The Dreck is the Point

The Dreck is the Point


It is a marvelous thing to recognize genius. We spot it most often in the grandiose, the intricate, the ones who confront our darkness with clear-eyes. da Vinci, Beethoven, Davis. We like it when people expose our dark underbellies. It feels brave, and it is. Then come along artists like Paul McCartney. I think it’s a bit harder to spot genius in “smoking monkberry moon delight (om pah om pah pah), ho monkberry moon delight (om pah om pah pah).” Not that people haven’t, McCartney is world renowned, but works like “Temporary Secretary” and “Oo You” are often relegated to a granny-rock, for-the-masses category of music.

Philip Norman’s McCartney: The Life, published in 2016 fails to confront this type of artistry. Delivering 853 pages of information on the life of Sir Paul McCartney, Norman did his homework: exploring 1950s Liverpool, interviewing former Wings and Beatles roadies as well as childhood friends. After nearly one thousand pages, readers will certainly know more about McCartney, but they won’t even begin to comprehend why Paul McCartney. His spot on the mantle of greats has yet to gather much dust, and Norman never really explains why. There are many rockers with pretty faces and savvy minds who fail to maintain relevance past the age of thirty, after all. Yet at eighty, McCartney wrapped up his latest tour in October 2022 and published a retrospective photography collection, Eye of the Storm, just weeks ago.

Norman unpacks Paul’s early years, with initially admirable attention to niche details, but as the Beatles years drag on, Norman does too. The book spends pages stewing over business deals gone amuck, chronicling each and every girlfriend, (and there are a lot,) and pretty much every McCartney release and Wings tour stop. Yet, in these hundreds of thousands of words, the play, the charm, of the McCartney touch entirely fails to permeate the pages. For Norman’s fascination with McCartney’s workaholic, perfectionist tendencies, seen as McCartney builds and runs Apple Records for several years, he never so much as touches McCartney’s creative process. Norman also gives special attention to the legacies of Buddy Holly and Lil Richard shaping McCartney’s musicianship but skims over the implications of the McCartney legacy, which transformed modern songwriting and performance–through organic, technical, and lyrical experimentation, and a relentless enthusiasm for his craft. The book ends up reading like a Wikipedia entry with the physical heft of a bowling ball.

Norman begins his epic strangely, admitting a jealousy of Paul that led to several public bashings in his previously authored Beatle biographies. In addition to this challenge, he writes that in tackling this project, he was faced with the reality that “this seemingly most open and approachable of all mega-celebrities is actually one of the most elusive.” Norman’s answer is right, but his math is wrong. He attributes this indefinability to McCartney’s almost-too-courteous nature, his tightness with money, his mind for business. But I think it has something to do with his startling lack of disingenuousness, a simplicity that feels unreal for anyone who has achieved his level of fame.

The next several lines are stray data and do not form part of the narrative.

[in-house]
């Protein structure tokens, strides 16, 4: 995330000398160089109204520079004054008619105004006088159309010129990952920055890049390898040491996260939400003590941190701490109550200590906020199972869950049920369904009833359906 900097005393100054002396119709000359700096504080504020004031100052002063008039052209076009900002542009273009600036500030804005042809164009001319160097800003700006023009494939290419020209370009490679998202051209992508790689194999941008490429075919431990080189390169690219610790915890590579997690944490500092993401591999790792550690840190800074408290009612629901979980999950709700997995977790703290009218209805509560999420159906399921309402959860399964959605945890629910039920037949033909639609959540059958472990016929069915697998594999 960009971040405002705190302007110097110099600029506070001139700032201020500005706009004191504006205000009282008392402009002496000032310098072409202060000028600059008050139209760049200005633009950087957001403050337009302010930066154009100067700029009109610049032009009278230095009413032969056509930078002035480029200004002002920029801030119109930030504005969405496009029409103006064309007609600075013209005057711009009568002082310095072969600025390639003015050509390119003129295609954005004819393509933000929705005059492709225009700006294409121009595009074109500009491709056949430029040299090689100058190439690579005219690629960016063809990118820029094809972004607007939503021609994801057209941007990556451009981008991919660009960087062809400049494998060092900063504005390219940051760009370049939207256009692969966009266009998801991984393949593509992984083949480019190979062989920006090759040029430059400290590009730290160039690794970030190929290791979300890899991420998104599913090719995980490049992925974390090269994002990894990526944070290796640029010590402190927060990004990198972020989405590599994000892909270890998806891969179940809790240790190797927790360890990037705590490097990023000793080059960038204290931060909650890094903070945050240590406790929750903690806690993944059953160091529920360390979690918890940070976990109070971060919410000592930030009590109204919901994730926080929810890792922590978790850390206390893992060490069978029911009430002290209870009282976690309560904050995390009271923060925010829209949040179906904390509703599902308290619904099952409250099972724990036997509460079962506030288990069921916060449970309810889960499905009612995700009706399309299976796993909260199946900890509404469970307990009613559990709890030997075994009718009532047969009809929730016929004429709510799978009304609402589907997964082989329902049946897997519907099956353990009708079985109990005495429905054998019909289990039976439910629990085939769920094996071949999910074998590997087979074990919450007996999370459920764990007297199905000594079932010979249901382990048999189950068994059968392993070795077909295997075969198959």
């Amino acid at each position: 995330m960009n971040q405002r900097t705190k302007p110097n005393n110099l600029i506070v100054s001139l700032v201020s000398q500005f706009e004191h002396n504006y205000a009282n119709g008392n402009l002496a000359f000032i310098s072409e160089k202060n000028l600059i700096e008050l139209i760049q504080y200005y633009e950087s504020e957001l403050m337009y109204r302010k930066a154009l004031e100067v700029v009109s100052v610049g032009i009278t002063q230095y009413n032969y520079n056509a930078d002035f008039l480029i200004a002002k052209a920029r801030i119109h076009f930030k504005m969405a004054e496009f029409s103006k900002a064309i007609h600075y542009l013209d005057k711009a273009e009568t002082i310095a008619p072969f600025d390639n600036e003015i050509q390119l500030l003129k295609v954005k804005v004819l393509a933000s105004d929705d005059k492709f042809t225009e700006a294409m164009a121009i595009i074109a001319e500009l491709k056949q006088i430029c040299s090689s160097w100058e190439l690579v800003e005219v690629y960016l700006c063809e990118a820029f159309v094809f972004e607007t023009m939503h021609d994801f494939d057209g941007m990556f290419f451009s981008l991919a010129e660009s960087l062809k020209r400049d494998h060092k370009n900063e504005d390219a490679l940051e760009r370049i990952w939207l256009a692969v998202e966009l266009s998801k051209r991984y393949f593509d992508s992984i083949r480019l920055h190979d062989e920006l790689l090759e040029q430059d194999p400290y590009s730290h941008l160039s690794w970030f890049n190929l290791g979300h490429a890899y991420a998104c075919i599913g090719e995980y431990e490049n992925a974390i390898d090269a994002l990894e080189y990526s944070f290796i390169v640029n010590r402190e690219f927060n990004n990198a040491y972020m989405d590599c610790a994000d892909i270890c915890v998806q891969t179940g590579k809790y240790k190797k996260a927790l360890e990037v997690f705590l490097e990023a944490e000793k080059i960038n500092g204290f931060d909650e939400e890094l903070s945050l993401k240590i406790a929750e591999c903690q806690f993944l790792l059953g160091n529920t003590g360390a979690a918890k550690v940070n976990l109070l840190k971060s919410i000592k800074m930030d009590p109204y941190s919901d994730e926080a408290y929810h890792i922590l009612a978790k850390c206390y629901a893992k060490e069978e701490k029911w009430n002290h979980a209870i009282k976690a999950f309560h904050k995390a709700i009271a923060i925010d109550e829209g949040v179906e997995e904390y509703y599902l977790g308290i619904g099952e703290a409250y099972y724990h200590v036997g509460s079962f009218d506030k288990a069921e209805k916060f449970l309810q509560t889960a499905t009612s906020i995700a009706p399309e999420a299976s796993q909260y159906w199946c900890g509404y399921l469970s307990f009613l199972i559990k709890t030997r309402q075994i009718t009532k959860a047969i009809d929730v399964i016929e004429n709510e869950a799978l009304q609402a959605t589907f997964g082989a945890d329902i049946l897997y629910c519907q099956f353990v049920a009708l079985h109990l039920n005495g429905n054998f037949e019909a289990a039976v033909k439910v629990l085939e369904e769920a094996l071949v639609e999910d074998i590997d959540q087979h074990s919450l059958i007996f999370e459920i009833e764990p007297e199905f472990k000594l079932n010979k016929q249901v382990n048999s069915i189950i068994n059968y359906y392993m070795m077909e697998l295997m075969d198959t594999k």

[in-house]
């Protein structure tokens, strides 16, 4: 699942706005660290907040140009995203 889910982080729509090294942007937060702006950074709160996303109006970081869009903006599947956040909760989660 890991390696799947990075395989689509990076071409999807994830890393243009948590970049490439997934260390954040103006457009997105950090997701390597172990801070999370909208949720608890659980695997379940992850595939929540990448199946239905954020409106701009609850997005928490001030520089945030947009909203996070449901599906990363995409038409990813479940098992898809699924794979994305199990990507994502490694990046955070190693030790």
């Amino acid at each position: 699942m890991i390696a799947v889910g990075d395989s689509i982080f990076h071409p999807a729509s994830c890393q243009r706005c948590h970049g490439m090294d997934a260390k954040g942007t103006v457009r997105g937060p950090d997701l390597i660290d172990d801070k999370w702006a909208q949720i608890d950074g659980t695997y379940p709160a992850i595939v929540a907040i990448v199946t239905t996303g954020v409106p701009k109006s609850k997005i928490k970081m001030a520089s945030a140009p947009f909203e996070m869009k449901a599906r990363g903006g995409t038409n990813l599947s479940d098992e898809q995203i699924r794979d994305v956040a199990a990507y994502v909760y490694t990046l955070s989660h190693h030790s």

In a particularly devastating chapter that makes for a worthy case study, Norman decimates McCartney’s universally panned movie Give My Regards to Broad Street. In Norman’s defense, it is a spectacularly bad movie. What is lost on Norman, critics, and the audience of 1984 is the gleeful and mellow stupidity of the film. Give My Regards to Broad Street follows a fictionalized McCartney (played by McCartney) as he attempts to locate his allegedly stolen album master tapes by midnight or lose millions of dollars. The film is a fever dream of costumes, jam sessions, and nonsensical Ringo banter. This movie was a vanity project and money suck for Fox Studios, to be sure, but it was an exercise in self-awareness too. McCartney knows exactly how rubbish his film is, he knows exactly how silly his music can be; he presents as much to the audience with a wink, a nod, and about five minutes of discernible plot. His enormous power coupled with his charming follies just don’t quite compute. Perhaps here lies the paradox of McCartney. Resting in the core of all of this extravagance is so much ordinariness.